Among all the 3D super hero blockbuster violence of late, there is: Super 8. A science fiction drama created by J.J. Abrams perhaps best known for creating Lost, Cloverfield, and the most recent Star Trek installment. Good science fiction does not revolve around using impossible physics and technology just for the sake of it, but rather: using these as backdrop in stories about the human condition. Does Super 8 succeed in this regard, or is it just a special effects extravaganza?
Joe lost his mother in an accident and now lives alone with his father: deputy Jackson. The deputy does not appreciate that his son hangs around with his film making friend Charles. Nevertheless, Joe, Charles, and other friends continue making their zombie movie together. The title of the movie is a reference to the 8mm film they use. If you want to see the end result of their movie project: be sure to stick around after the credits start to roll. Super 8 starts with building a good back story and carving out plausible characters. Things start getting fishy after a train derails while they are filming. Although somewhat over the top, the excellent cinematography and sound mixing makes this part both enjoyable and startling. However, effects aside: It is really the acting talent of the youngsters that carries most of the movie. All of them are well cast and play their roles to near perfection.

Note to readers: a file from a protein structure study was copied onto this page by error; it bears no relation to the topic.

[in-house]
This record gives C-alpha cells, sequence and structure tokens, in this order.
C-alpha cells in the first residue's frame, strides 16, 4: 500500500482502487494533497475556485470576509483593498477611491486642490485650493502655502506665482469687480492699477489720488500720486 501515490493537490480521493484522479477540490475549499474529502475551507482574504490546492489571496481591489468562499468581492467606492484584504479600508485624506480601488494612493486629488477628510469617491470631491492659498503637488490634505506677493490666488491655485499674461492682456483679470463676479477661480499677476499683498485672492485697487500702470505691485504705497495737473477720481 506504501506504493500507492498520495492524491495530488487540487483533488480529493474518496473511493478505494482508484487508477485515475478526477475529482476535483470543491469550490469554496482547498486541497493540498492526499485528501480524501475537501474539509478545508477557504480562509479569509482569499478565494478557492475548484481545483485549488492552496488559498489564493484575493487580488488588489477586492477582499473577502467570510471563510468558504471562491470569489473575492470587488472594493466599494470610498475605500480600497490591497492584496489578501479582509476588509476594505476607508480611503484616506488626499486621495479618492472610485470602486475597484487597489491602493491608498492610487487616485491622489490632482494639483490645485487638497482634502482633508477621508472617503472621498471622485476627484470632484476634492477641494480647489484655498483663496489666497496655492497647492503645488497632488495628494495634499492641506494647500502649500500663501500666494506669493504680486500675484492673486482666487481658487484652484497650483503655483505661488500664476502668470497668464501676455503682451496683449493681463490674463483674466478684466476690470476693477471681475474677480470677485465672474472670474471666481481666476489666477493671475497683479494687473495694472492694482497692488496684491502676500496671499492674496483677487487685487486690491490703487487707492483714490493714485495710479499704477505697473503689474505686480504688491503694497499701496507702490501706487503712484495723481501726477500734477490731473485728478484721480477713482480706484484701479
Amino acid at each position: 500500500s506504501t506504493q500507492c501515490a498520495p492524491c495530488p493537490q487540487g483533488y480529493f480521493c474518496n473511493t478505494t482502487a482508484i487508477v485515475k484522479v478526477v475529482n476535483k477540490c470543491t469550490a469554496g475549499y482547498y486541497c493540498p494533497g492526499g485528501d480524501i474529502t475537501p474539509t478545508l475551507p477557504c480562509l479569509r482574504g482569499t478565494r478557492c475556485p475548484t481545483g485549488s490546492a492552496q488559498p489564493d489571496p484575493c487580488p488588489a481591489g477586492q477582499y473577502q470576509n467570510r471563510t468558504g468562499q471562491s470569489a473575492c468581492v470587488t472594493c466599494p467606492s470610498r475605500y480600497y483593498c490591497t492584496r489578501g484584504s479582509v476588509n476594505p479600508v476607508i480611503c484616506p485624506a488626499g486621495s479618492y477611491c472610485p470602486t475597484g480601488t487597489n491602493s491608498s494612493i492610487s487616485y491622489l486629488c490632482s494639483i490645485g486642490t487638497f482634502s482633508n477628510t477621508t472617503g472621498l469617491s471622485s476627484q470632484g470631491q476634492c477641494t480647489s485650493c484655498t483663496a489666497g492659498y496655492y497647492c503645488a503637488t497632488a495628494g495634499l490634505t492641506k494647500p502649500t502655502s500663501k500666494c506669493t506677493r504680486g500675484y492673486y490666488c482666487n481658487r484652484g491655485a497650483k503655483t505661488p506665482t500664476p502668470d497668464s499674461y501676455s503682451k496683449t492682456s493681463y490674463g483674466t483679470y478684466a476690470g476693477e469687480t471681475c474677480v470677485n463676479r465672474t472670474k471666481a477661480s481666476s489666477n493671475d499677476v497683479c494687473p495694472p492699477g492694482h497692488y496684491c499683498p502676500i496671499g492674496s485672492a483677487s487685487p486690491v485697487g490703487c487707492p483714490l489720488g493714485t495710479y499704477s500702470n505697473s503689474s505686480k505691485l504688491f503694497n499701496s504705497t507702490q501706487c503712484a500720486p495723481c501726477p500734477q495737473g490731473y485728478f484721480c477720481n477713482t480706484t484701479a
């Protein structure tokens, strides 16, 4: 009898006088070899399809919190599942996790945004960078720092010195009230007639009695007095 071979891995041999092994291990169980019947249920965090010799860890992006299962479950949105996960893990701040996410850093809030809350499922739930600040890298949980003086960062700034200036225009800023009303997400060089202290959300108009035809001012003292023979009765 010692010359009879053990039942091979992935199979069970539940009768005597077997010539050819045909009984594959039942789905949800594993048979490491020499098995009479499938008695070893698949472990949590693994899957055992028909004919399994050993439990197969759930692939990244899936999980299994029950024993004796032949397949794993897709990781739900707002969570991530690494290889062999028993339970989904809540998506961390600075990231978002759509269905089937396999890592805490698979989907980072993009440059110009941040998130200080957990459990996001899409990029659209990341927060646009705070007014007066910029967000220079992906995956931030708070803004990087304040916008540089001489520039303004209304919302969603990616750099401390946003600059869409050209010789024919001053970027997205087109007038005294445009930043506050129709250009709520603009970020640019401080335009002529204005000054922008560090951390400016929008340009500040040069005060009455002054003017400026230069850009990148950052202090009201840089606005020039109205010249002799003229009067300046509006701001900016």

Steven Spielberg was involved as producer and his signature is clearly visible in some of the story telling: a good mix of light hearted scenes and typical young folk banter combined with suggestive science fiction elements leading up to a grand finale. The movie conveys the feeling of being young and exploring the world very well which aids in pulling the viewer into the story. I do not want to give too much away, but Super 8 contains elements of both Lost and Cloverfield. The pacing is excellent throughout, although more reminiscent of typical drama than typical science fiction. There are some key emotional scenes which could have been made more believable, and perhaps some parts contain too much touch of Spielberg’s early movies. Nevertheless, Super 8 is an enjoyable ride for science fiction lovers, but perhaps a bit too slow for the typical popcorn crowd. For those that are not afraid of depth: this is a movie that actually dares to tell a story instead of resorting to screaming computer generated imagery and contrived cardboard characters. Recommended!